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New Generation of Abbott Monitor Sports Extra Features
On June 5, 2004, Abbott Laboratories introduced the new and improved Precision Xtra Advanced Diabetes Management System.
The monitor offers advanced diabetes management capabilities, including:
In addition, the Precision Xtra can measure blood ketones using separate ketone test strips, making it the first home monitor to have such a feature.
Source: Abbott Health Care Worldwide
CGMS Shows Extended Life Beyond Current 72 Hours
The new version of Medtronic MiniMed Continuous Glucose Monitoring System (CGMS) provides “accurate glucose values and trend information without requiring that the user calibrate the device while it is worn,” say Stanford University researchers. In addition, the CGMS allows for daily activities such as showering.
In a study to determine if the CGMS with wireless transceiver can safely extend beyond the current labeling of 72 hours for “active pediatric patients,” 10 children with type 1 wore two CGMS devices simultaneously for seven days. In addition, patients self-monitored blood glucose during the study with the BD Paradigm Link.
According to the researchers, 18 sensors contributed data by the end of the study, resulting in 94 and a half days of experience. CGMS life was 126 hours or approximately five days.
There were 10 and a half hours of gaps in continuous glucose monitoring that did not contribute to data; these were attributed to system events, such as calibration error, sensor out of range and sensor disconnect.
Source: Abstract 11-OR
The FreeStyle Navigator Warns of Lows
The FreeStyle Navigator is TheraSense’s continuous glucose monitor, which in a recent study correctly identified 92.4 percent of all low blood glucose events.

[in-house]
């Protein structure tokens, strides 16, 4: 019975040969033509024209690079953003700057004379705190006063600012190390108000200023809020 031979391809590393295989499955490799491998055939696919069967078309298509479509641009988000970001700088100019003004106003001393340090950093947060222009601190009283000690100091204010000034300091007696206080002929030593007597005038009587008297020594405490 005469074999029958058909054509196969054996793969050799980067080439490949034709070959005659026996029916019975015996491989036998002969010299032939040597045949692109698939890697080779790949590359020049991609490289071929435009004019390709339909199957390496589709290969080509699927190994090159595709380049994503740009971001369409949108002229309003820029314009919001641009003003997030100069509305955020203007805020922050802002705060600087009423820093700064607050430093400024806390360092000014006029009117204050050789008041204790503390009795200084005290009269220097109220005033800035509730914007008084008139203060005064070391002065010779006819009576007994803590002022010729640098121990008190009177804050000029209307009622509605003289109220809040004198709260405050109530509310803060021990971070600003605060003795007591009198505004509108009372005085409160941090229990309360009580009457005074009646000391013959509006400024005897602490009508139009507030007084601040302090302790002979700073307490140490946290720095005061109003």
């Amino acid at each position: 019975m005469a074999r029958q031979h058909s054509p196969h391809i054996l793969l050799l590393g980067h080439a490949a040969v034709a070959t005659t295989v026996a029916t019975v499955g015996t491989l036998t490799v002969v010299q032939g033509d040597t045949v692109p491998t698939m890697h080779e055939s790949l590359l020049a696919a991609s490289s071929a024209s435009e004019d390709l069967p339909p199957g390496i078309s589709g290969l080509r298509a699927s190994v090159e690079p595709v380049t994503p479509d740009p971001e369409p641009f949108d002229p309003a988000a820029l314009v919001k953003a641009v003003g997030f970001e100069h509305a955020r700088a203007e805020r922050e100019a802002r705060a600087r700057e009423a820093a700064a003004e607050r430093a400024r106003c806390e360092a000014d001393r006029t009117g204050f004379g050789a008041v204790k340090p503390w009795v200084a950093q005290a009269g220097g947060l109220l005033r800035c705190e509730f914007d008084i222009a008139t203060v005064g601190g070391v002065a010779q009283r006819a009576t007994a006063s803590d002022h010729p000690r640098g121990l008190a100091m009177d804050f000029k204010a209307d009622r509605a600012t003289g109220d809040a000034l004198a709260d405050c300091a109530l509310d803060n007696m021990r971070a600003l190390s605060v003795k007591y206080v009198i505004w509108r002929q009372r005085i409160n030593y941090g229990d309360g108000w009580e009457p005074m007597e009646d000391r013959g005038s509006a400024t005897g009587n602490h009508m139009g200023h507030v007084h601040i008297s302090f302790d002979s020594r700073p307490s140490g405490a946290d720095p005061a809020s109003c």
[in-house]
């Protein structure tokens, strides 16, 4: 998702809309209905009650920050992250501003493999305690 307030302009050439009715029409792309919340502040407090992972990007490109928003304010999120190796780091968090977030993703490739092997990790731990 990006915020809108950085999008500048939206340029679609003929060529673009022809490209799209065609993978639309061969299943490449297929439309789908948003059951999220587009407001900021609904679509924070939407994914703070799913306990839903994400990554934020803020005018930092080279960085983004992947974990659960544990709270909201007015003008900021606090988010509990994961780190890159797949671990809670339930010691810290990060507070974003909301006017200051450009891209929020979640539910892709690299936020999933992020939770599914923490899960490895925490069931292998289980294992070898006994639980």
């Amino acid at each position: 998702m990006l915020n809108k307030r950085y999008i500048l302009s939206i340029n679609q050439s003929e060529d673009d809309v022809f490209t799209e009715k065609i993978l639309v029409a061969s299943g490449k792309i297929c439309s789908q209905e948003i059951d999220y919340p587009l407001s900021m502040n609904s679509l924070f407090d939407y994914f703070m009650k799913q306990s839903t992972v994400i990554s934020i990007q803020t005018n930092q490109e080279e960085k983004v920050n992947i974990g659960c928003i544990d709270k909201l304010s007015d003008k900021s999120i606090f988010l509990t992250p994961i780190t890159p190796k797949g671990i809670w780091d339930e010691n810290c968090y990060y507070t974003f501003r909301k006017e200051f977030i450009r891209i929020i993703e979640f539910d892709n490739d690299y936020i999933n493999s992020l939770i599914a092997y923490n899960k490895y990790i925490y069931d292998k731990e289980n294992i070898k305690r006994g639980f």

The FreeStyle Navigator wireless transmitting system has a tiny electrochemical glucose sensor that is inserted beneath the skin into the interstitial fluid for three days.
Source: Abstract 452-P
Don’t Count on BG ‘Guesstimates’
Kids and Parents off the Mark
School-aged kids with type 1 and their parents exhibit poor overall ability to detect high and low blood glucose (BG) fluctuations. Using handheld computers, 27 children ages 6 to 11 and their parents rated the child’s current symptoms, recent food intake and exercise and then estimated the current BG level prior to measuring it three to four times a day over a one-month period. Across all BG ranges, parents and children made clinically accurate estimates 29 and 23 percent of the time, respectively. Failure to detect low BGs was the most common error. The Virginia and Boston researchers suggest that blood glucose awareness training (BGAT) may be useful for this population.
Source: Abstract 71-OR